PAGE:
Clarence pumped the officer's hand and melted into the crowd moving down the sidewalk. Barnes watched him go, a half-smile on his lips. The old guy sure was a character.
He had taken a deep breath, and was about to turn back to the gallery when it caught his eye.
He glanced down at the Polaroid shot, back down the sidewalk, and back at the photo again. Then he began to push his way through the crowd, stuffing the picture back in his pocket as he moved.
He went as fast as he dared, wanting to get as close as possible before the old man saw him. He was only about ten feet away when the guy looked back. He saw the panic come into the guy's eyes and he walked a little faster, to close ground.
"Wait a moment, Sir—I need to talk…"
But just as he feared, the old man ran.
Great. With the temperature in the nineties. He sprinted after him, swerving through the crowd which had become a human obstacle course.
The guy was lucky, of course, and had no one in his way. He gained a better lead, then disappeared down an alley. Barnes almost threw his back out managing to thread his way around a middle-aged woman carrying half a dozen bags, a little girl who was walking backwards while eating an ice-cream cone, and a business man who was trying to pass them both, intent on some emergency of his own.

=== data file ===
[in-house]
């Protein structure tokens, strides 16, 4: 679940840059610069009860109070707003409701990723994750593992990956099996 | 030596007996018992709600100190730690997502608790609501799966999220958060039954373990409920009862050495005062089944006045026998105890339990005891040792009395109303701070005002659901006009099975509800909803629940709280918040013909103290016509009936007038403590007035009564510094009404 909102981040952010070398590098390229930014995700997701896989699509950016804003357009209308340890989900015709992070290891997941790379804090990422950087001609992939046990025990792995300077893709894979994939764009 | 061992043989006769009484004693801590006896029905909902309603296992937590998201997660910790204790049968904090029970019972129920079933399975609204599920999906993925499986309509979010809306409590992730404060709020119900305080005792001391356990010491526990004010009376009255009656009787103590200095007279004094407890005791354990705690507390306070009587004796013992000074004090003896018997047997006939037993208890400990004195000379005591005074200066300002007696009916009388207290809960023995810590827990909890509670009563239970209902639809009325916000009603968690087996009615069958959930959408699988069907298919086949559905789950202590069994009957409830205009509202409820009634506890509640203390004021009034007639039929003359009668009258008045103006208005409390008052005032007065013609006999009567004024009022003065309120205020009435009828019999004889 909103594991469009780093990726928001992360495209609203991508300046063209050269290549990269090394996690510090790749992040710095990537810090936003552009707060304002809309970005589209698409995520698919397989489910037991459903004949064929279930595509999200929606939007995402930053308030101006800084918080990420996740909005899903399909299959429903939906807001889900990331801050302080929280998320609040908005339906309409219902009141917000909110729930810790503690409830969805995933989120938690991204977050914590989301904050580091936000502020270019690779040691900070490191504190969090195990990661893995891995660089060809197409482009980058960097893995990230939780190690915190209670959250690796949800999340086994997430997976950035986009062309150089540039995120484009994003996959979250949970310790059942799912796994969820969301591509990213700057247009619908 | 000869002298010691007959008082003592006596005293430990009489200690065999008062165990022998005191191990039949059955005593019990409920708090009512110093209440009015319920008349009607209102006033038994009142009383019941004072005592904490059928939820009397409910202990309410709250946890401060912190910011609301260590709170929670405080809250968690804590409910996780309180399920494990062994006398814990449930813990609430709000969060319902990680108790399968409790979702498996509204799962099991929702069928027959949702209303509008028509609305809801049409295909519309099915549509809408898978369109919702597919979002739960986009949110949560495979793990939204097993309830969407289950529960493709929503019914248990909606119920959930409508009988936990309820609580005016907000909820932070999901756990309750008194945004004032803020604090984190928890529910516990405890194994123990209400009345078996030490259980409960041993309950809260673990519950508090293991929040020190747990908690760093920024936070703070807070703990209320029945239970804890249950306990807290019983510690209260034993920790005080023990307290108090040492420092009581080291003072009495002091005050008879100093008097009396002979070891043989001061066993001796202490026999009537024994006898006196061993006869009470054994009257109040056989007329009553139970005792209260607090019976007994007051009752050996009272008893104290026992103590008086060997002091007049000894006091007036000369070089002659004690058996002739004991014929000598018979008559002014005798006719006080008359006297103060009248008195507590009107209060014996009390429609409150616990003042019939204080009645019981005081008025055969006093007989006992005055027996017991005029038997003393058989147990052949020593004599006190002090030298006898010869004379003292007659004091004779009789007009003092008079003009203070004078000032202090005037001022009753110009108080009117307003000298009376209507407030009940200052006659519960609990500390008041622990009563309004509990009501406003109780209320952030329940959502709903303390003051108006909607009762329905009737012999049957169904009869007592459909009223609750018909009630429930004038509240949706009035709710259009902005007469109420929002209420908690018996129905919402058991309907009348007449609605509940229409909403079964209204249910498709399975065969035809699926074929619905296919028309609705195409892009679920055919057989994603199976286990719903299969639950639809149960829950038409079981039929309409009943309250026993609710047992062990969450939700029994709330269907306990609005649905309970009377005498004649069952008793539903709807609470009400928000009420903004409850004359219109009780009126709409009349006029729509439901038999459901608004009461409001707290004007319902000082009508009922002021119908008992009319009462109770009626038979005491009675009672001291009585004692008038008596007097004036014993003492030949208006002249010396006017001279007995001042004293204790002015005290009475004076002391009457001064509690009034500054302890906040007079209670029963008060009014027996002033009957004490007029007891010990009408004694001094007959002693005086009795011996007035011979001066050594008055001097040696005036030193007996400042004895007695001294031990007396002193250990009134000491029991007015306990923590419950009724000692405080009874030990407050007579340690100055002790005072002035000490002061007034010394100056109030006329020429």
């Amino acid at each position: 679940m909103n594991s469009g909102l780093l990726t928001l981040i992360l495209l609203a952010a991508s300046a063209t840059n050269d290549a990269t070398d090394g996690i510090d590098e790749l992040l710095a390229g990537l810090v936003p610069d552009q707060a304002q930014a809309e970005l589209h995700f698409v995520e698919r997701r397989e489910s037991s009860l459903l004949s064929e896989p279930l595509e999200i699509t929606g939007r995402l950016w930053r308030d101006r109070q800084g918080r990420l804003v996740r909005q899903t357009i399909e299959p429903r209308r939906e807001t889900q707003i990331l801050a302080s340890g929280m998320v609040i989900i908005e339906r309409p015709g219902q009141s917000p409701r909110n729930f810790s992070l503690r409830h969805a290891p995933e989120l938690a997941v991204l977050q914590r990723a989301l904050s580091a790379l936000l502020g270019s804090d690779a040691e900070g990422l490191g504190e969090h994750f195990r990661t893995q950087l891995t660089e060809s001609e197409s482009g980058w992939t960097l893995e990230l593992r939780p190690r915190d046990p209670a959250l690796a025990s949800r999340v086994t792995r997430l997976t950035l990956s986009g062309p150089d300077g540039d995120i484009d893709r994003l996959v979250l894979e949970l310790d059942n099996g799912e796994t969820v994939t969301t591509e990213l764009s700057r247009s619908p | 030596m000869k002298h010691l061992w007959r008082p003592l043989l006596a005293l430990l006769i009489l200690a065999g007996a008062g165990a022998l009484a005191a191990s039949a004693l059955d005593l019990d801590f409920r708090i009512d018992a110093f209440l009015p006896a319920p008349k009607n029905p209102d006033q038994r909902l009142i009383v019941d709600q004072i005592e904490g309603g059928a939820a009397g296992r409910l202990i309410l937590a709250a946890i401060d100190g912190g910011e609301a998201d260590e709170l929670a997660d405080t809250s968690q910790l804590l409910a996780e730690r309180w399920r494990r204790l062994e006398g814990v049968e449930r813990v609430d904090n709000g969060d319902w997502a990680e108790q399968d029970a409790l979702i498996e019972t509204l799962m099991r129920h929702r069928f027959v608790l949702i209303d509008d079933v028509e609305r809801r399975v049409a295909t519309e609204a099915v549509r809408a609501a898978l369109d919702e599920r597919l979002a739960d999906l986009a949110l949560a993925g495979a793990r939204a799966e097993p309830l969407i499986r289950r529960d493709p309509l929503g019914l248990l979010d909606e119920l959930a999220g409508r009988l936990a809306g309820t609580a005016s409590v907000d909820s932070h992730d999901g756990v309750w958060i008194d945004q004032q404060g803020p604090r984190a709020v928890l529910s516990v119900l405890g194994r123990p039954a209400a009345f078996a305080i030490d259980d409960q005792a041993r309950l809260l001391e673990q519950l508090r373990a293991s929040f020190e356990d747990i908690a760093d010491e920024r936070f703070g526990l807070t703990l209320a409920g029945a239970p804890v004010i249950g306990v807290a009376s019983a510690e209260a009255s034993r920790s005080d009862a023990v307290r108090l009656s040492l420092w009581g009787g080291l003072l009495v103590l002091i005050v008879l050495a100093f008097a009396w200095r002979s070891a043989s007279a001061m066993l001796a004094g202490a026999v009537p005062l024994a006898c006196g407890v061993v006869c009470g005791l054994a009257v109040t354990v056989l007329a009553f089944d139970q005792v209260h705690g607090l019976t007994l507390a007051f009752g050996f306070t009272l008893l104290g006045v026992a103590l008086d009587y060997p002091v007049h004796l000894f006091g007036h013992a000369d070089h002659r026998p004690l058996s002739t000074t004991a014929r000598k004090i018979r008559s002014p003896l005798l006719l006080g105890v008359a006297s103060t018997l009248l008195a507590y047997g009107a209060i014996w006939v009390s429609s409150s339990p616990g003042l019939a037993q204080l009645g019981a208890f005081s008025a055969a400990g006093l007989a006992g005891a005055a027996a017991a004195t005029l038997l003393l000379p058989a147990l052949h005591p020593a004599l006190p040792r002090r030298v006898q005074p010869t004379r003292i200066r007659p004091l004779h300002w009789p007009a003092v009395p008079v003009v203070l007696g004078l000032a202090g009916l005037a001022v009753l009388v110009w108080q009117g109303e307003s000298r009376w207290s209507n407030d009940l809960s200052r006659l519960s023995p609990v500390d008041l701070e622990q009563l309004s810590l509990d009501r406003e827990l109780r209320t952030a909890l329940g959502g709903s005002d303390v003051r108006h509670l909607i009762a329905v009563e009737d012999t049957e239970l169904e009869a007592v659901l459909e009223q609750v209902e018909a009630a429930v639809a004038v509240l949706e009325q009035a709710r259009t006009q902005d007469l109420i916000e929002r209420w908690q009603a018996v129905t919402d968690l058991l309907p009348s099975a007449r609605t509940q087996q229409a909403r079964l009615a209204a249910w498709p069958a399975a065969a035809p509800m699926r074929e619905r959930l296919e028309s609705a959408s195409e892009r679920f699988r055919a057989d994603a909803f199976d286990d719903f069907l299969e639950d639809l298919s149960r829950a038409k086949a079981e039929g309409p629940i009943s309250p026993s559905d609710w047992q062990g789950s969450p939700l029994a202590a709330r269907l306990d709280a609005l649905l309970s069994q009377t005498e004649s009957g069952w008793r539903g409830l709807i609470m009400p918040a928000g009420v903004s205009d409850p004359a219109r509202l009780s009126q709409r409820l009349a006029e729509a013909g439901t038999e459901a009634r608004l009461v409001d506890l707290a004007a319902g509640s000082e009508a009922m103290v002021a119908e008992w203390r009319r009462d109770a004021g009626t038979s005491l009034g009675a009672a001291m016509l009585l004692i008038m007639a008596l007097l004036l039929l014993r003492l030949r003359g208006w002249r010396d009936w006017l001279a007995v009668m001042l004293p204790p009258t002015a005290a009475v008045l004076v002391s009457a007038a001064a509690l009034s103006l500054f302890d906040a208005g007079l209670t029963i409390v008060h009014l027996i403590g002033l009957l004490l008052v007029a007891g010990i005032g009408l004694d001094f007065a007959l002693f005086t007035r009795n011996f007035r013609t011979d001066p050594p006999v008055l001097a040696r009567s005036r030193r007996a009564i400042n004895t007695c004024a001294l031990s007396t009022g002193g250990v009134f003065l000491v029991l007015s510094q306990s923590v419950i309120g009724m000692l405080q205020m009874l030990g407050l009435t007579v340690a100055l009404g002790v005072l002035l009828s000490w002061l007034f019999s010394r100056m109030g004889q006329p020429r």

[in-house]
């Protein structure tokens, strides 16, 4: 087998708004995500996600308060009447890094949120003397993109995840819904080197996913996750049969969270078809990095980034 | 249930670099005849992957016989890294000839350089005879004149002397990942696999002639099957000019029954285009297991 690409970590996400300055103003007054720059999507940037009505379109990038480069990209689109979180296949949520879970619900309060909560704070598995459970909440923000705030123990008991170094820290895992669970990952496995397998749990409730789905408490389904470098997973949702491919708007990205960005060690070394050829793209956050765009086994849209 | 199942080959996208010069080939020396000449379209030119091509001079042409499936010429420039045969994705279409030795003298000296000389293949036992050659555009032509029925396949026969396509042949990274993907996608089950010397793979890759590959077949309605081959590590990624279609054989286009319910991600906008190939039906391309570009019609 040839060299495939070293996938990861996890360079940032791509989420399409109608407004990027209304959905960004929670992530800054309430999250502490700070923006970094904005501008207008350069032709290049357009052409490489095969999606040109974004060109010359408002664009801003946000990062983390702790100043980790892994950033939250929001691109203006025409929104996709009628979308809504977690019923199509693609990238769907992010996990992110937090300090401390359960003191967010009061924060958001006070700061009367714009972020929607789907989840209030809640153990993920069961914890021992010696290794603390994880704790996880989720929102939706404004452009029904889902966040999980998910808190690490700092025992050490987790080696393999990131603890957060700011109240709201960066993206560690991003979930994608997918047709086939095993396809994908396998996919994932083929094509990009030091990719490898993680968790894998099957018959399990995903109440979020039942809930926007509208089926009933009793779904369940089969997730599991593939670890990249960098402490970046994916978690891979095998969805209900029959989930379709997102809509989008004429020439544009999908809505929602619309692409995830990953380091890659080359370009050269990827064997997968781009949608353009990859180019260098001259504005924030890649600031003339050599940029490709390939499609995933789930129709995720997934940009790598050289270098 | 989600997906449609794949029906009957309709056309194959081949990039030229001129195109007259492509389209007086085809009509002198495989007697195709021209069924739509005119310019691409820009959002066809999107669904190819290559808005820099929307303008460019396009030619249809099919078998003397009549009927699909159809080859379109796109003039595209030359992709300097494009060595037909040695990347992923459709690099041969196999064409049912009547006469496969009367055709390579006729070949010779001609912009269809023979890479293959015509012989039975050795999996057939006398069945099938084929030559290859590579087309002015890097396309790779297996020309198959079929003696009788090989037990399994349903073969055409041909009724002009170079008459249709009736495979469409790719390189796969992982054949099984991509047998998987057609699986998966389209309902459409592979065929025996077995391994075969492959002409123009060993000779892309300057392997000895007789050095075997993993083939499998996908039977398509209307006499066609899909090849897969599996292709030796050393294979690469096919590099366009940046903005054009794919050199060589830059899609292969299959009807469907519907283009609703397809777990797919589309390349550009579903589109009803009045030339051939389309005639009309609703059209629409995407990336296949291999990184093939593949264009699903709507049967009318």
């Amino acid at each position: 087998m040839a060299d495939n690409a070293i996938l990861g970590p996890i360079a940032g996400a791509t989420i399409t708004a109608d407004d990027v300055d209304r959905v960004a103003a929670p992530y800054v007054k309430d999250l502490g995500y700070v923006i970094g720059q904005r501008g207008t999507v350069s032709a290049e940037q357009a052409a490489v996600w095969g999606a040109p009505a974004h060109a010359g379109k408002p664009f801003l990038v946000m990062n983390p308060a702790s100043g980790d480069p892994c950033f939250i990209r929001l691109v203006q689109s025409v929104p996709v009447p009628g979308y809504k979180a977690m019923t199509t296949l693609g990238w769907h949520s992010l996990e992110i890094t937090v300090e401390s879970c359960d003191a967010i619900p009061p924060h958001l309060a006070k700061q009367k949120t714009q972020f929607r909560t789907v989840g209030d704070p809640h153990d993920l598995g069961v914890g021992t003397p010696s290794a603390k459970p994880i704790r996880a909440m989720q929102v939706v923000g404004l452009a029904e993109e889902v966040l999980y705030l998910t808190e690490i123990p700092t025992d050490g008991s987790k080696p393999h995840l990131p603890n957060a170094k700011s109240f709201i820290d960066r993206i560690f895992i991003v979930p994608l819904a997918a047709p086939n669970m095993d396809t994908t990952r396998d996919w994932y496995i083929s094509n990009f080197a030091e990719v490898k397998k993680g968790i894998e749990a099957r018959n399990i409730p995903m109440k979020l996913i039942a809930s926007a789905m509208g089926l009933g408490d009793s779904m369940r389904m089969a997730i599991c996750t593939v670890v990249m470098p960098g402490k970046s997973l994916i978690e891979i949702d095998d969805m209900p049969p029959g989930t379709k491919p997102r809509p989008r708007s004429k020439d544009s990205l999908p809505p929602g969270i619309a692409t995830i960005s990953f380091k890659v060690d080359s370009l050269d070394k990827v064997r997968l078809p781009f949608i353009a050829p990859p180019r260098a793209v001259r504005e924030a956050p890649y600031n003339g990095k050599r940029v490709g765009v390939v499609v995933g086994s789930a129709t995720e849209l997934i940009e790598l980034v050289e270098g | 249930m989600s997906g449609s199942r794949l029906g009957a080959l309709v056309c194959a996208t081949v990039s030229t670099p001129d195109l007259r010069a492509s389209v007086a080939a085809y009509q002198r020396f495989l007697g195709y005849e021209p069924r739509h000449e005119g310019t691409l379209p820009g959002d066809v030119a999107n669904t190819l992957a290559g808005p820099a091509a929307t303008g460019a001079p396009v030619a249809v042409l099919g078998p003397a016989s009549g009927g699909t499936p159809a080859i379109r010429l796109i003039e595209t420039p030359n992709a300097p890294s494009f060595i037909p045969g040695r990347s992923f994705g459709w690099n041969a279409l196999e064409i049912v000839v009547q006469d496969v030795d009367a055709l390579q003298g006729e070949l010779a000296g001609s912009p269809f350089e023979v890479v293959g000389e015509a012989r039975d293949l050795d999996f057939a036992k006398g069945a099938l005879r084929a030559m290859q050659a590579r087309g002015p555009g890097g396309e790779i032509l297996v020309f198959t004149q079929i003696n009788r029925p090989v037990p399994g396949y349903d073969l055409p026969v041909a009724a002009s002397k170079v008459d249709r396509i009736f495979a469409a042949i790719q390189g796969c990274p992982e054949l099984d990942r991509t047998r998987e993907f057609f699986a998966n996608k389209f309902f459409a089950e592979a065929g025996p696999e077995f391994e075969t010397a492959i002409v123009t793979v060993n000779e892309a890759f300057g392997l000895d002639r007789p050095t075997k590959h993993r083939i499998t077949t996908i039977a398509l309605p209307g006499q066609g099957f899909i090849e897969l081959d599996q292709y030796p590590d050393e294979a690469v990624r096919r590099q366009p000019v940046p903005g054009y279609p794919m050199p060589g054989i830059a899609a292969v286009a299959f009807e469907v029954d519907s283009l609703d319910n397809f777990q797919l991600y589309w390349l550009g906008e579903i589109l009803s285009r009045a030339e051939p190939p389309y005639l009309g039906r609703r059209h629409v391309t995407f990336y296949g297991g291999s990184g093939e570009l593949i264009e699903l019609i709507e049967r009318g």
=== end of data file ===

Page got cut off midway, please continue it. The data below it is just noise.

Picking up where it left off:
He put on a burst of speed, and rounded the corner to see his quarry half way down the alley.
"Stop!" he shouted. "Police!"
The old guy stopped and turned around. Barnes ran toward him, and almost reached him before he fled again. But this time it only took an extra burst of speed, and he pulled the guy to the ground.
It was a moment before he could catch his breath.
The poor old guy was scared to death. He could see it in his eyes, and he felt like a monster because of it. But he had a job to do. Finally, he got the words out.
"It's.. It's okay…" he said. "You're not in trouble… I just need to… to ask where… where did you get this jacket?"
The old man peered at him with half comprehending, owlish eyes. His toothless mouth worked soundlessly. After a time, his eyes wandered to the wrinkled formal dinner jacket he was wearing over a chartreuse sweater and a blue sweatshirt, in spite of the relentless heat.
His mouth worked some more.
"Danny," he said.
Officer Barnes tried to ignore the odor that hung about the old guy even though it was making his eyes water.
The old man was impatient now.
"Danny," he insisted. "At the shelter. Danny give it to me."